“We cut nature up, organize it into concepts, and ascribe significances as we do, largely because we are parties to an agreement that holds throughout our speech community and is codified in the patterns of our language ... we cannot talk at all except by subscribing to the organization and classification of data which the agreement decrees.” Benjamin Lee Whorf (1897-1941)
The genesis of the computer revolution was in a machine. The genesis of our programming languages thus tends to look like that machine.
But computers are not so much machines as they are mind amplification tools (“bicycles for the mind,” as Steve Jobs is fond of saying) and a different kind of expressive medium. As a result, the tools are beginning to look less like machines and more like parts of our minds, and also like other forms of expression such as writing, painting, sculpture, animation, and filmmaking. Object-oriented programming (OOP) is part of this movement toward using the computer as an expressive medium. Feedback
This chapter will introduce you to the basic concepts of OOP, including an overview of development methods. This chapter, and this book, assume that you have had experience in a procedural programming language, although not necessarily C. If you think you need more preparation in programming and the syntax of C before tackling this book, you should work through the Foundations for Java training CD ROM, bound in the back of this book. Feedback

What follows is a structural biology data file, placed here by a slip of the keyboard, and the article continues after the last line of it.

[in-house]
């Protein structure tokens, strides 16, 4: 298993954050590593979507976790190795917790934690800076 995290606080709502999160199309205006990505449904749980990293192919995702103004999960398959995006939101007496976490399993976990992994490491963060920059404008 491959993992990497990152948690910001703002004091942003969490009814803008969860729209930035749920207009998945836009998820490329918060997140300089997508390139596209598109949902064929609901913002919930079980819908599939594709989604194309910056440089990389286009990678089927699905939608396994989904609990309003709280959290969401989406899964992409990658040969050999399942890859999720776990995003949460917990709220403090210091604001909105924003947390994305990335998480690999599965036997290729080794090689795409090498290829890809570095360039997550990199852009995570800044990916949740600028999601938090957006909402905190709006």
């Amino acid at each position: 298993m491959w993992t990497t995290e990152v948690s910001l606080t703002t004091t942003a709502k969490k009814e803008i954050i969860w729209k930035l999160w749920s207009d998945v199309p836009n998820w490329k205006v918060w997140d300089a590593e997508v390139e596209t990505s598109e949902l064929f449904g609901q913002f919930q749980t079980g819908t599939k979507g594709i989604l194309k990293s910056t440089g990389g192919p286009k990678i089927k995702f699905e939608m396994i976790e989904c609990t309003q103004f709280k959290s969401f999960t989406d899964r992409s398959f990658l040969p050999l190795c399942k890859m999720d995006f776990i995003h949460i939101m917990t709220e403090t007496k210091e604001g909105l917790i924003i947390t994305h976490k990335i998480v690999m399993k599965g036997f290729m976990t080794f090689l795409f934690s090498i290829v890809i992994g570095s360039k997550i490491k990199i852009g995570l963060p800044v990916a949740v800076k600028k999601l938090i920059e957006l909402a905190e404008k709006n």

This chapter is background and supplementary material. Many people do not feel comfortable wading into object-oriented programming without understanding the big picture first. Thus, there are many concepts that are introduced here to give you a solid overview of OOP. However, other people may not get the big picture concepts until they’ve seen some of the mechanics first; these people may become bogged down and lost without some code to get their hands on. If you’re part of this latter group and are eager to get to the specifics of the language, feel free to jump past this chapter—skipping it at this point will not prevent you from writing programs or learning the language. However, you will want to come back here eventually to fill in your knowledge so you can understand why objects are important and how to design with them. Feedback